Sunday, February 22, 2009

The Three Concepts of Prayer - Praise, Supplication and Acknowledgement.

Here is how Rambam describes the mitzvah of Tefilah in Mishne Torah:

מצות עשה להתפלל בכל יום, שנאמר "ועבדתם, את ה' אלוהיכם"
מפי השמועה למדו שעבודה זו--היא תפילה, ונאמר "ולעובדו, בכל לבבכם
אמרו חכמים, איזו היא עבודה שבלב, זו היא תפילה. ואין מניין התפילות מן
התורה, ולא משנה התפילה הזאת מן התורה. ואין לתפילה זמן קבוע מן התורה

It is a positive commandment to pray daily as it says, “Worship Hashem your God”. Tradition [generally, when Rambam uses this term it refers to the explanation that Moshe received together with the written text] teaches that this worship is prayer as it also says, “and to worship Him with all your heart”; the Rabbis said one worships from the heart through prayer. [The point is that worship is a matter of the heart [in biblical parlance the mind] which is expressed in prayer]. Neither the number of prayers, nor the language of the prayer, nor the time of prayer [are set] biblically. (Hil Tefilah 1:2)

Unlike other Mitzvot that have clearly defined parameters on how they are to be performed, prayer is loosely defined as meditation, עבודה שבלב- worship from the heart, which is expressed. There is neither a specific template nor even a set time; one can pray all day or just once for a short time. However, the conceptual content of prayer is defined by the rabbis. This was defined in two steps. From the time of Moshe until the times of Ezra [the Return from Bavel], there was only a rough outline of what the prayer should contain.

אלא חיוב מצוה זו, כך הוא--שיהא אדם מתפלל ומתחנן בכל יום, ומגיד שבחו
של הקדוש ברוך הוא, ואחר כך שואל צרכיו שהוא צריך להן בבקשה ובתחינה, ואחר
כך נותן שבח והודיה לה' על הטובה שהשפיע לו: כל אחד כפי כוחו.
אם היה רגיל, מרבה בתחינה ובקשה; ואם היה ערל שפתיים, מדבר
כפי יוכלו ובכל עת שירצה. .

The obligatory performance of this Mitzvah is thus; one should pray and implore daily. [First] one should declare the praise of HKBH, thereafter one should supplicate and implore for ones’ needs and thereafter give praise and thank God, for all the good He bestowed on him. If fluent, one would be profligate with the imploration and supplication. If, on the other hand, one were tongue tied, he would speak as well as he could and at any time one so wished.

As opposed to the other kind of prayer, the prayer required when one encounters difficulties, this prayer requires us to look to the future in context of the past. We are commanded to contemplate how everything we hope to get and accomplish, all our needs, is the result of God’s will. One begins by expounding on our awareness of God through His actions, our perception of him in our existence as the First Cause. Having internalized this idea, we now turn to all the things we are planning to do going forward and place them in that context. Whether we are doing things for ourselves or for the community, we want to make sure that we are doing them in a way that falls in line with God and His ways. When we supplicate and implore God, we are saying we want to do what is right, we therefore want to get as close as possible to You and sublimate our personal wants to the greater goal that You set for our existence. We are in a quandary about what we are about to do; we are not sure we are doing the right thing. But we do have to act and decide how to move forward. We remove ourselves from the equation and try to see everything from God’s point of view. We express this quandary and insecurity through supplication. We then close with an acknowledgement that God is ultimately responsible for all the good things that we have so far. As we will see when we discuss the second phase of prayer, from the time of Ezra onward, the Rabbis fleshed out these components of prayer very clearly.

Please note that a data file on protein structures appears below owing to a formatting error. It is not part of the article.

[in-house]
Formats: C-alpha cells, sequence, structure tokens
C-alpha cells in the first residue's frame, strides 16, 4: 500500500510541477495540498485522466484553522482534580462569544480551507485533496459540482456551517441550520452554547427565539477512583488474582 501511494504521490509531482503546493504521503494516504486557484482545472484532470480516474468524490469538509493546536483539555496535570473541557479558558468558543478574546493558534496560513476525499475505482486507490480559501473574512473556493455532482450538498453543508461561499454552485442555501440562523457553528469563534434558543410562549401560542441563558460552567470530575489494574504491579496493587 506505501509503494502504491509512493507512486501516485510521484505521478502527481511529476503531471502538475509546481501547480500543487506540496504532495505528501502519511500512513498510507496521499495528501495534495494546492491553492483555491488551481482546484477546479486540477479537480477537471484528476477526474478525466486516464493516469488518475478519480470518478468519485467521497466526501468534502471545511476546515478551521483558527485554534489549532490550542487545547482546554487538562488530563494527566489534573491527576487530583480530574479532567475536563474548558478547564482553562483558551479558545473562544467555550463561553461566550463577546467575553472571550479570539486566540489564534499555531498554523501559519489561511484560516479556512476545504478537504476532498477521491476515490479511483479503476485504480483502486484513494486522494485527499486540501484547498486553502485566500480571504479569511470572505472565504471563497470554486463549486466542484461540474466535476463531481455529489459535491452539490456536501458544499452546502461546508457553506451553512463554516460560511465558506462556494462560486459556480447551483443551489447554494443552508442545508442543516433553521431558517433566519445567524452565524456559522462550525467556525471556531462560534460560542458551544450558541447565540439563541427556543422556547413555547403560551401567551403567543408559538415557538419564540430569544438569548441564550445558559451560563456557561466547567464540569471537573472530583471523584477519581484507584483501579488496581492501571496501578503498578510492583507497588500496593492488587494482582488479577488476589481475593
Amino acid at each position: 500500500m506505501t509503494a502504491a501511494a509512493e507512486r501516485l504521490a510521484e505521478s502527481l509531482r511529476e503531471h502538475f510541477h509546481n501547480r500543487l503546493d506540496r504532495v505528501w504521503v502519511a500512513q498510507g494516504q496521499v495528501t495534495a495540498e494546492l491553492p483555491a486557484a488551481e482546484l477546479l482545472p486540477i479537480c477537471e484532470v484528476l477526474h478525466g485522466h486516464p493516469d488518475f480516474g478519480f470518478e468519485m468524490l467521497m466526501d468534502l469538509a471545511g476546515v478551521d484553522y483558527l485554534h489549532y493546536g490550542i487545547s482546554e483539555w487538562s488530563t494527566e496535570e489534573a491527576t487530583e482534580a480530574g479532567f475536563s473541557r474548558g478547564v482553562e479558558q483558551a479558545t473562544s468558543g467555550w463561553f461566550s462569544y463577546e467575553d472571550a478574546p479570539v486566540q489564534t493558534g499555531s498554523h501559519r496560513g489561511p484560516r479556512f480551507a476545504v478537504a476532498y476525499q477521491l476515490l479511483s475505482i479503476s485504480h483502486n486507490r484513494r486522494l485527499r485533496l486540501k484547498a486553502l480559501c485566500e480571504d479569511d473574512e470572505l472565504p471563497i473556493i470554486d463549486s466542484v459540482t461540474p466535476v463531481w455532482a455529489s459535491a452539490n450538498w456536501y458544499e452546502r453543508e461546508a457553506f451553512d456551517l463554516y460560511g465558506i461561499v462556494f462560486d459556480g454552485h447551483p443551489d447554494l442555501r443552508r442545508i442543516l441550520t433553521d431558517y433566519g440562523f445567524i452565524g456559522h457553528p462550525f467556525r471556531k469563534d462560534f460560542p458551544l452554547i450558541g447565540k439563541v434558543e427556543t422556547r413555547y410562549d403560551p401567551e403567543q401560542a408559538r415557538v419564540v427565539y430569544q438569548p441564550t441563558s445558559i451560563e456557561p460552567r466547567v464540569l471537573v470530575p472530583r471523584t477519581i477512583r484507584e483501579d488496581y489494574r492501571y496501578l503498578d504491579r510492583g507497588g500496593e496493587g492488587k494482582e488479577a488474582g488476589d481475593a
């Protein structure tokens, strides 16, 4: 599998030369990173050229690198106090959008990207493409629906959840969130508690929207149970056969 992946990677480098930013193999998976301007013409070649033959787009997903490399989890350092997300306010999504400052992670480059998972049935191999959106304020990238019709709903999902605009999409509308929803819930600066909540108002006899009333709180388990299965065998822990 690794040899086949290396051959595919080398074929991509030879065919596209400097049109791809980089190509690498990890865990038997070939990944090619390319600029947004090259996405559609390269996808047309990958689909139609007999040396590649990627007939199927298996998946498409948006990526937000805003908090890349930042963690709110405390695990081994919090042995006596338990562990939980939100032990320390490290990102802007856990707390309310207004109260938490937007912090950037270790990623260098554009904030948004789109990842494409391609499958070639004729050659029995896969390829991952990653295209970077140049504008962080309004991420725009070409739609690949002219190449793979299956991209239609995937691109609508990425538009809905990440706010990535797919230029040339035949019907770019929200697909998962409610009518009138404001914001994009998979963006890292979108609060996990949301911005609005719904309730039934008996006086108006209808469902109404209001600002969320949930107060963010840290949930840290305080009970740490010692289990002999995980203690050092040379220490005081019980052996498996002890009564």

1. The thing that always bothers me is how does praising God and imploring from him lead to a meditation on first cause? To me they seem somewhat distinct from one another. On the one hand is the personal God, and on the other there is the God beyond our ultimate apprehension. How do we solve this dichotomy?

  2. I have a harder time with the imploring how that helps the quandary we are in. When we praise we have to be truthful and that can only come to through contemplating and meditating about the only thing we know about God, His actions. That is why we say Pessukei Dezimrah which are exactly that. Once we have seen that His actions are the result of His initial will at creation, and these actions in the chain of cause and effect are responsible for our current state, we now want to continue that chain along the path he laid out. But we have freedom of choice! Enter the insecurity and the need for supplication and prayer. Supplication and prayer seem then to be a concession to our human needs where we see God's ways as personal in the sense that He set the system of actions and consequences in place at Creation. I plan to expand on this and try to flesh it out further. The key Rambam here I believe is Hil Tefilah 4:16 (Omed lifnei hashechinah) and MN 3:13 where he quotes the end of Tefilat Neilah (vatakiro la'amod lefanecha). Ve'od Chazon Lamo'ed.

  3. I don't know if you are familiar with the Gemorah that talks about an amorah or Tanna that only prayed once a month or so. If not then I will look it up and be more specific. This in mind, I am curious as to your opinion as to why this Tanna or Amorah only prayed once a month. It seems like there are other ways to connect to G-D other than prayer. Perhaps just learning Torah is enough to help a person contemplate G-D's greatness. If that is true, why would that not be an alternate option to prayer, at least at some point in time?

  4. e-man - good point. See sefer hamitzvot asseh 5 "Avdehu Betorato". I will B"N address this. I think RYBS deals with it too in one of his shiurim or letters.